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Statewide fire ban expires, but still no campfires in Southwest Colorado

U.S. Forest Service remains in Stage 1 restrictions
Fire bans remain in effect throughout the state as wildfire risk continues to be high and resources taxed by the COVID-19 pandemic.

Restrictions on fires and open burning remain active throughout Southwest Colorado.

In late August, Gov. Jared Polis issued a statewide fire ban on campfires and other open burning as wildfires raged across Colorado, the majority of which were caused by humans.

The statewide fire ban expired Wednesday, but Polis extended an order that allows county commissioners the ability to issue fire restrictions without a finding of high fire danger, which expires on Nov. 4 unless otherwise extended.

“Given the state’s need to focus on COVID-19 mitigation efforts, it is imperative that the state take every action to reduce the risk of wildfire,” Polis said in the order.

A total of six wildfires have burned through more than 323,000 acres in Colorado this year. The largest, the Cameron Peak Fire, has burned an estimated 128,000 acres and was about 40% contained as of Wednesday.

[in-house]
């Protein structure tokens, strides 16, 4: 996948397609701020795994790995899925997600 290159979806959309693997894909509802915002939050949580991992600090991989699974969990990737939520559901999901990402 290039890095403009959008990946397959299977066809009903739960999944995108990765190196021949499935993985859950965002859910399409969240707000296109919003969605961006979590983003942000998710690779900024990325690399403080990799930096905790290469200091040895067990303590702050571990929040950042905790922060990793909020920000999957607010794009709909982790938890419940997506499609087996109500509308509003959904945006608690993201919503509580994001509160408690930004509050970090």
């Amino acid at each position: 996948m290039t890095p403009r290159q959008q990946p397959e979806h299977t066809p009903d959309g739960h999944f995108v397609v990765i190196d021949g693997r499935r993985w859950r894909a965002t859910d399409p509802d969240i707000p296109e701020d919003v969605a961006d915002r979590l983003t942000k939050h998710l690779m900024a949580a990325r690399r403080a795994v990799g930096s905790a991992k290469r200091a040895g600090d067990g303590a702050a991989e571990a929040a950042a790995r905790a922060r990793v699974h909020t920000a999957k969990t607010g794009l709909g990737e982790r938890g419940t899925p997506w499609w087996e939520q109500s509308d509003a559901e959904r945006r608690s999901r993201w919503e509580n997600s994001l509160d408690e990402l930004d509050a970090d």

The entire state of Colorado is in some level of drought, according to the U.S. Drought Monitor. Nearly the entire Western Slope is listed in the “extreme drought” category.

Regardless of Polis’ expired statewide ban, people in Southwest Colorado still are not allowed to have campfires – the San Juan and Rio Grande national forests recently announced they would remain in Stage 1 fire restrictions.

“With hunting season kicking off and recreation continuing, fires caused by humans are a major concern,” said Esther Godson, spokeswoman for the San Juan National Forest.

Godson said Forest Service officials found three illegal campfires over the weekend – one on the Dolores Ranger District, where the person was given a ticket, and two abandoned campfires on the Columbine Ranger District.

As part of Stage 1 restrictions, campfires, as well as charcoal fires, are banned except in a permanent metal or concrete fire pit at maintained Forest Service campgrounds.

Smoking, in most scenarios, is not allowed, except in vehicles, developed recreation sites or in areas that are clear of flammable material. Chainsaws must be outfitted with proper fire-preventive equipment, and explosives are not allowed.

The order remains in effect until the end of the year unless the Forest Service rescinds it.

A previous version of this story incorrectly said Polis’ statewide fire ban had been extended.


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